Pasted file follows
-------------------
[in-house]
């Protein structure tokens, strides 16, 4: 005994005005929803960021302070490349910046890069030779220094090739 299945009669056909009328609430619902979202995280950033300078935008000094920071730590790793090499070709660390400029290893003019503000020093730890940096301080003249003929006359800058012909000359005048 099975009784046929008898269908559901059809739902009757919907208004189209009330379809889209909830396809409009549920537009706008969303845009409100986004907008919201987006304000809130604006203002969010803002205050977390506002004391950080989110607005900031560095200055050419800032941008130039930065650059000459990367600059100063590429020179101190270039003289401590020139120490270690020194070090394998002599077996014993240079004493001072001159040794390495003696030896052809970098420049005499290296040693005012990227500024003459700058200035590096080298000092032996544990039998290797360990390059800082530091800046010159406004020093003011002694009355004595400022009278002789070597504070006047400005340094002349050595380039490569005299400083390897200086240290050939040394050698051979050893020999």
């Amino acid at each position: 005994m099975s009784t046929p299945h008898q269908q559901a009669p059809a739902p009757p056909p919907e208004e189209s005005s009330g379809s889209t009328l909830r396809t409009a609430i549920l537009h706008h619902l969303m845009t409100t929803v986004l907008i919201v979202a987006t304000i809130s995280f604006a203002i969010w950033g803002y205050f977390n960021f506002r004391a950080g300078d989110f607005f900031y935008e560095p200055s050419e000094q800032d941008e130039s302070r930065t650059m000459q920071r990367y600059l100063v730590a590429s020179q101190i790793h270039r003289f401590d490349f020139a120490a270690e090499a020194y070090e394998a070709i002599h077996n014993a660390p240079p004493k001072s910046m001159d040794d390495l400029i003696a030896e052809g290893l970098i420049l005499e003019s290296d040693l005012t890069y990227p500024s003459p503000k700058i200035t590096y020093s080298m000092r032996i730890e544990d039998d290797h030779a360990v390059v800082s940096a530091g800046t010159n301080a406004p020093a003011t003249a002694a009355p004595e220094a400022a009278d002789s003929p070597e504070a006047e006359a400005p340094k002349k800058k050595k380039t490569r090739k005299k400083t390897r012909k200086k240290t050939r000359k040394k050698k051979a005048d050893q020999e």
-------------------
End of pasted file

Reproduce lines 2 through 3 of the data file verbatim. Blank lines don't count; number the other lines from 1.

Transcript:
């Protein structure tokens, strides 16, 4: 005994005005929803960021302070490349910046890069030779220094090739 299945009669056909009328609430619902979202995280950033300078935008000094920071730590790793090499070709660390400029290893003019503000020093730890940096301080003249003929006359800058012909000359005048 099975009784046929008898269908559901059809739902009757919907208004189209009330379809889209909830396809409009549920537009706008969303845009409100986004907008919201987006304000809130604006203002969010803002205050977390506002004391950080989110607005900031560095200055050419800032941008130039930065650059000459990367600059100063590429020179101190270039003289401590020139120490270690020194070090394998002599077996014993240079004493001072001159040794390495003696030896052809970098420049005499290296040693005012990227500024003459700058200035590096080298000092032996544990039998290797360990390059800082530091800046010159406004020093003011002694009355004595400022009278002789070597504070006047400005340094002349050595380039490569005299400083390897200086240290050939040394050698051979050893020999």
């Amino acid at each position: 005994m099975s009784t046929p299945h008898q269908q559901a009669p059809a739902p009757p056909p919907e208004e189209s005005s009330g379809s889209t009328l909830r396809t409009a609430i549920l537009h706008h619902l969303m845009t409100t929803v986004l907008i919201v979202a987006t304000i809130s995280f604006a203002i969010w950033g803002y205050f977390n960021f506002r004391a950080g300078d989110f607005f900031y935008e560095p200055s050419e000094q800032d941008e130039s302070r930065t650059m000459q920071r990367y600059l100063v730590a590429s020179q101190i790793h270039r003289f401590d490349f020139a120490a270690e090499a020194y070090e394998a070709i002599h077996n014993a660390p240079p004493k001072s910046m001159d040794d390495l400029i003696a030896e052809g290893l970098i420049l005499e003019s290296d040693l005012t890069y990227p500024s003459p503000k700058i200035t590096y020093s080298m000092r032996i730890e544990d039998d290797h030779a360990v390059v800082s940096a530091g800046t010159n301080a406004p020093a003011t003249a002694a009355p004595e220094a400022a009278d002789s003929p070597e504070a006047e006359a400005p340094k002349k800058k050595k380039t490569r090739k005299k400083t390897r012909k200086k240290t050939r000359k040394k050698k051979a005048d050893q020999e």